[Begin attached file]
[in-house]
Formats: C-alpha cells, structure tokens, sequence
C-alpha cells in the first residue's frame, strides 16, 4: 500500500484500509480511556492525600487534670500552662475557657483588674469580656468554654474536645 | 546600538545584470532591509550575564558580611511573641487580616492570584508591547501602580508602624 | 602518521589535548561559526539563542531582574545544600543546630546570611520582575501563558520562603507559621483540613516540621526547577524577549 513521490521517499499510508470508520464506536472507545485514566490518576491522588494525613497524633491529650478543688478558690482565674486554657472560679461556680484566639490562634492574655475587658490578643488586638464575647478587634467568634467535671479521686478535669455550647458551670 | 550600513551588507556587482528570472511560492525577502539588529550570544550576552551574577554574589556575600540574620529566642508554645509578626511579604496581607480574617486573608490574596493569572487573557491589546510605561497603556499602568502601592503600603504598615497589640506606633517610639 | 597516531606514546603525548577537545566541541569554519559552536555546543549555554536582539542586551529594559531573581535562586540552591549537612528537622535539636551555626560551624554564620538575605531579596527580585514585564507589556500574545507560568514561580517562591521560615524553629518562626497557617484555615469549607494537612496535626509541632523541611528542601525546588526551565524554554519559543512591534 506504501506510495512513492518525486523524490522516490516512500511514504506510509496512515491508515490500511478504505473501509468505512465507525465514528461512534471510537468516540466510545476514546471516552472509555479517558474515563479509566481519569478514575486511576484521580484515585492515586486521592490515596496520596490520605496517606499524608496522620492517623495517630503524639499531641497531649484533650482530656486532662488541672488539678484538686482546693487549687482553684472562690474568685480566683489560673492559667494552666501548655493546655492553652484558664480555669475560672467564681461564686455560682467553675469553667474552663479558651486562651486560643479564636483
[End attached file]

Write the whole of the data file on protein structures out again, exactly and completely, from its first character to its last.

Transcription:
[in-house]
Formats: C-alpha cells, structure tokens, sequence
C-alpha cells in the first residue's frame, strides 16, 4: 500500500484500509480511556492525600487534670500552662475557657483588674469580656468554654474536645 | 546600538545584470532591509550575564558580611511573641487580616492570584508591547501602580508602624 | 602518521589535548561559526539563542531582574545544600543546630546570611520582575501563558520562603507559621483540613516540621526547577524577549 513521490521517499499510508470508520464506536472507545485514566490518576491522588494525613497524633491529650478543688478558690482565674486554657472560679461556680484566639490562634492574655475587658490578643488586638464575647478587634467568634467535671479521686478535669455550647458551670 | 550600513551588507556587482528570472511560492525577502539588529550570544550576552551574577554574589556575600540574620529566642508554645509578626511579604496581607480574617486573608490574596493569572487573557491589546510605561497603556499602568502601592503600603504598615497589640506606633517610639 | 597516531606514546603525548577537545566541541569554519559552536555546543549555554536582539542586551529594559531573581535562586540552591549537612528537622535539636551555626560551624554564620538575605531579596527580585514585564507589556500574545507560568514561580517562591521560615524553629518562626497557617484555615469549607494537612496535626509541632523541611528542601525546588526551565524554554519559543512591534 506504501506510495512513492518525486523524490522516490516512500511514504506510509496512515491508515490500511478504505473501509468505512465507525465514528461512534471510537468516540466510545476514546471516552472509555479517558474515563479509566481519569478514575486511576484521580484515585492515586486521592490515596496520596490520605496517606499524608496522620492517623495517630503524639499531641497531649484533650482530656486532662488541672488539678484538686482546693487549687482553684472562690474568685480566683489560673492559667494552666501548655493546655492553652484558664480555669475560672467564681461564686455560682467553675469553667474552663479558651486562651486560643479564636483